When it comes to bridles there is an overwhelming number of different options. You can have different nosebands, different bits, and even different types of headstalls now. The number of choices can make some people crazy, feeling like they need to try everything to see which magic combination will make their horse go better. Others stick with a plain nosebands and snaffle feeling like if you can't ride you horse in that, you need to ride better.
I am not a huge believer in different gadgets, but I am willing to try new things, especially bits when it comes to jumping. For dressage I pretty much ride everyone in an oval link snaffle and a noseband with a flash. I had seen a lot of people using the Micklem bridle but, honestly, thought it was ugly and had no real interest in it until this summer.
We had a group come in for a week and a lot of the riders were using Micklem bridles. I started asking them why and what benefits they saw using that instead of a regular bridle. They told me that their horses were much softer in the jaw and that it is sort of a self correcting bridle. They said when the horse tries to resist, by opening their mouth excessively, it puts pressured on their nose and encourages them to be more accepting of the bit. I found this very interesting and for the first time I wanted to try one.
The horse I had in mind to try the Micklem on was Rosie. She is an ottb who can be a bit tight and sometimes to can be a little resistant in her jaw on the flat. She had always done well in dressage but I never felt like she was as soft in her jaw, and subsequently, over her entire topline as she should be. I was very happy to find out that Strafford Saddlery allows you to try out the Micklem and if you do not like it you can return it. This made trying the bridle worry free because it is expensive and you really don't want to drop that much money on something if it doesn't work for you and your horse.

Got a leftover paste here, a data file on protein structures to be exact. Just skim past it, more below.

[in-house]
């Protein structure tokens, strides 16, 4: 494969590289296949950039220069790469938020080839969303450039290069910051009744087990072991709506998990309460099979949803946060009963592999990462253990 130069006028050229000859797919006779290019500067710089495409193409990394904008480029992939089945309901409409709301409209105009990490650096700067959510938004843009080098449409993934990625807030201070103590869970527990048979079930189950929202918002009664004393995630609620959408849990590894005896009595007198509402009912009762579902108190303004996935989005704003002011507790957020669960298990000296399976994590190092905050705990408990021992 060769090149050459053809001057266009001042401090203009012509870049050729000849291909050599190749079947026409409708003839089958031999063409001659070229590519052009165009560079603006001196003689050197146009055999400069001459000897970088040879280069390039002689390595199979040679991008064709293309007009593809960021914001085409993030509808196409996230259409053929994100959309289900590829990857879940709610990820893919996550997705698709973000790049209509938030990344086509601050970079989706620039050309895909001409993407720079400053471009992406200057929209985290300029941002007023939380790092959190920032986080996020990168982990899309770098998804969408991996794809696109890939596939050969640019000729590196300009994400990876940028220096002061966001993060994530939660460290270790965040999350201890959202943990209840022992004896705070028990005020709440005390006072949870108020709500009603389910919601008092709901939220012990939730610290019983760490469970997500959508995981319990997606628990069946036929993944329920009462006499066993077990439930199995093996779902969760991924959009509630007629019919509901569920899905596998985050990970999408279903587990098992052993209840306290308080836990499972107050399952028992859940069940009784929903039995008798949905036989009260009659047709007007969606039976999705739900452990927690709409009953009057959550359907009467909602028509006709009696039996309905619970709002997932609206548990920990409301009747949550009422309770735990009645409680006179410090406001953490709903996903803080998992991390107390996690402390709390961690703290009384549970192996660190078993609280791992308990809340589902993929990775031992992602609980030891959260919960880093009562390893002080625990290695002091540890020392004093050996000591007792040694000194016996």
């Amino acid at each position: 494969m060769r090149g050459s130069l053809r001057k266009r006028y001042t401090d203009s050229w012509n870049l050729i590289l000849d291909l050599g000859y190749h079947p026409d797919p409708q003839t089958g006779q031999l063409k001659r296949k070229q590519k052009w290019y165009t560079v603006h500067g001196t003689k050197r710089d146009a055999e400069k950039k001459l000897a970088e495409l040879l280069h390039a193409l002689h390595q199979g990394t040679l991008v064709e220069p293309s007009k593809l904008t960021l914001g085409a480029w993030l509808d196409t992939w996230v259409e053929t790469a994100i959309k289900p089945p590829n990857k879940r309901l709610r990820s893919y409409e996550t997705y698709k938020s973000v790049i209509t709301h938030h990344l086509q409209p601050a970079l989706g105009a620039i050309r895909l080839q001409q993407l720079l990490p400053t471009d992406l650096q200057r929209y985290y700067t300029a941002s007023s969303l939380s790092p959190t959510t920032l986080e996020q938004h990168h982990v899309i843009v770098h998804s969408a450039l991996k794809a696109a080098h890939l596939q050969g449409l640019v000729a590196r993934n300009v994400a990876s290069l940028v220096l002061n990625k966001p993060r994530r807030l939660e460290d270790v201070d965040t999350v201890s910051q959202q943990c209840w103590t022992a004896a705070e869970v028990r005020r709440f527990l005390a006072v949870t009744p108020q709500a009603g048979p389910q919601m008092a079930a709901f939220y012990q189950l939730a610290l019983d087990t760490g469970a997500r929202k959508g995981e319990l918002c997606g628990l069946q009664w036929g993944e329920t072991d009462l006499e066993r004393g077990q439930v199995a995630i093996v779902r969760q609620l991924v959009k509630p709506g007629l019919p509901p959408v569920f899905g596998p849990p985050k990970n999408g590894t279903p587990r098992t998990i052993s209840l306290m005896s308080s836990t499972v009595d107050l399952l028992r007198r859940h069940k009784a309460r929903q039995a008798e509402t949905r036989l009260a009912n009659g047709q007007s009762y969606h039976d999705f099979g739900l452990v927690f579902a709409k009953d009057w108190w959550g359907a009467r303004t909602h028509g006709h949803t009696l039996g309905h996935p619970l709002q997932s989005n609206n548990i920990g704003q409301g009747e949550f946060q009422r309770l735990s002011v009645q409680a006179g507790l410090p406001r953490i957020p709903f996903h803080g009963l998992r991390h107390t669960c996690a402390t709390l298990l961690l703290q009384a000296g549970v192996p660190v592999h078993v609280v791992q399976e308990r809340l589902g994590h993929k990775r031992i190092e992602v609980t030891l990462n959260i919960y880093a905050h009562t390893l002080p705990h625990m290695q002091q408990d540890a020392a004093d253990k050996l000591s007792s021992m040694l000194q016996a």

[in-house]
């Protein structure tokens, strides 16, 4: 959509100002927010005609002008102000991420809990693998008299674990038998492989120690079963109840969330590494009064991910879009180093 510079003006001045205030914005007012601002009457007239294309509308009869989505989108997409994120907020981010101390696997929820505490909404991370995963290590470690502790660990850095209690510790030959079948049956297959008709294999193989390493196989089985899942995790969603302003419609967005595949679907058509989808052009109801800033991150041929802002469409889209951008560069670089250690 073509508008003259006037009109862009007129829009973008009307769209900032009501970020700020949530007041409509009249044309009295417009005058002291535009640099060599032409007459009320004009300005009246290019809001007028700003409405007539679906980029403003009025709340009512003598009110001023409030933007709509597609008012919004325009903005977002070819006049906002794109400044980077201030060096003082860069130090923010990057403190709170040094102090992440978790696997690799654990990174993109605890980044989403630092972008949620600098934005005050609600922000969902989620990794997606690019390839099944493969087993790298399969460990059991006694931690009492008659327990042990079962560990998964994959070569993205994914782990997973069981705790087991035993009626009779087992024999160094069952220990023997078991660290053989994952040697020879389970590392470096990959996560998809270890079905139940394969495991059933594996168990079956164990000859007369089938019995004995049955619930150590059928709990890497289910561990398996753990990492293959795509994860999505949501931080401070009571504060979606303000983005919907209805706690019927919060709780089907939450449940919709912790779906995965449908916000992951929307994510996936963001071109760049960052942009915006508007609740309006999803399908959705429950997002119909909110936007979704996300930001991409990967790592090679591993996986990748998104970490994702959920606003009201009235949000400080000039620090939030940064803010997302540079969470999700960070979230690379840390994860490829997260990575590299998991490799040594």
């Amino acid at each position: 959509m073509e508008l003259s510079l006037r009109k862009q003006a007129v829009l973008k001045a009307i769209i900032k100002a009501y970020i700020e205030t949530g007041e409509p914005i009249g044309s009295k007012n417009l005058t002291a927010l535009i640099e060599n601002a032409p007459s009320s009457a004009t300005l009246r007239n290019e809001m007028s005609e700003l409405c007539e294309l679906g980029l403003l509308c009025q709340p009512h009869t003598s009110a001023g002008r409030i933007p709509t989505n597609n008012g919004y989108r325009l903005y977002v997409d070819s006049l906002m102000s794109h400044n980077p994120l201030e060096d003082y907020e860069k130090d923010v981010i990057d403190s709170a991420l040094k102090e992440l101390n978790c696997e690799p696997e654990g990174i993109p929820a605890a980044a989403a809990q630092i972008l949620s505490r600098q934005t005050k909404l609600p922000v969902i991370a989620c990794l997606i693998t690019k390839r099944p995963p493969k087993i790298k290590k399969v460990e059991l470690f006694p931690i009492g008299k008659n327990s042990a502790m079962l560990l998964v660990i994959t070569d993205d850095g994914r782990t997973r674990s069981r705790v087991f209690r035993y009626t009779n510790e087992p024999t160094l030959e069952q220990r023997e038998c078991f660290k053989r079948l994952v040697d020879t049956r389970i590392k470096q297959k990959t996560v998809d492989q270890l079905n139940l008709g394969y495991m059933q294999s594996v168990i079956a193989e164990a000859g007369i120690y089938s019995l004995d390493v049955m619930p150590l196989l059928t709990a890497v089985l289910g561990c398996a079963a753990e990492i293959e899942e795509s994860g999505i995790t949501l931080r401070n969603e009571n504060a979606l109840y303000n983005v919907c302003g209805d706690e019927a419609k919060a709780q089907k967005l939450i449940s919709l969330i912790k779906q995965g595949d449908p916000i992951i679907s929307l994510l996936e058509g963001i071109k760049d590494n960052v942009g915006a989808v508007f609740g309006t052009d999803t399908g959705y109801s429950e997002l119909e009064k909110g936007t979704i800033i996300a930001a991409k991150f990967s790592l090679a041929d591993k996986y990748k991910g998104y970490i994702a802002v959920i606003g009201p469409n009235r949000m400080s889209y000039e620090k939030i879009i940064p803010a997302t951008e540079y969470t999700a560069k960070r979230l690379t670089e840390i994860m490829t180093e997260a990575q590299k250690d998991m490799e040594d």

So I went to Strafford Saddlery and got a black cob sized Micklem to try on Rosie. The very first time I used it on her, I fell in love with it! Rosie was so much more soft and supple in her jaw and I was able to get her to lift her back and swing along much more freely in the trot. The results impressed me so much I decided I may as well try it on all of the horses I am riding.
Union, the horse I am currently competing Intermediate, is also an ottb and he is very sensitive on the flat. His problems are usually more mental, he physically can perform very well, but often gets a little overwhelmed and becomes anxious. I have had to create a pretty unique way to warm Union up, where I basically trot and canter around on a loose rein, just to get him to relax in his own way. I was totally unsure how he would react to the bridle. As with Rosie, I loved riding Union in it. He felt so much more relaxed and more rideable. I was able to work on more lateral work and put a little more pressure on him without him getting anxious or worried. I can't say enough about how much this bridle has changed my work with Union on the flat.
Now this bridle isn't for every horse, I tried it on a mare I am riding, Jumbie, and she hated it. She was so unsteady and was trying to be very heavy and she kept pulling down. Jumbie isn't as sensitive as the two thoroughbreds so I was pretty suprised that she really didn't like it. I wound up getting off and switching back to her regular bridle after about 20 minutes, I wanted to give it a fair try or I would have switched back sooner than that!
I have heard some people say they think the Micklem clamps the horses mouth shut and looks really uncomfortable for the horse. I think this is totally false, the horses I have found it work the best on are very sensitive horses who would be much worse if their mouths were being clamped shut, they would be softer in the jaw. The bridle is supposed to be designed to work with the facial nevers and be better anatomically suited for the horses head.
Overall, I am so happy I decided to put aside my skepticism with the Micklem and try it on a variety of horses. The two thoroughbreds have been doing much better and are moving more freely than ever before. If you have a horse that you think just needs to be a little softer or seems a bit fussy in the bridle, consider trying a Micklem!
Daryl Kinney currently works for Denny and May Emerson at Tamarack Hill Farm. She went to Johnson & Wales University and rode with Tom and Joan Davis at Flatlands Equestrian Center. Now she competes several of Denny's horses, including Union Station, who she is planning on moving up to Advanced next year.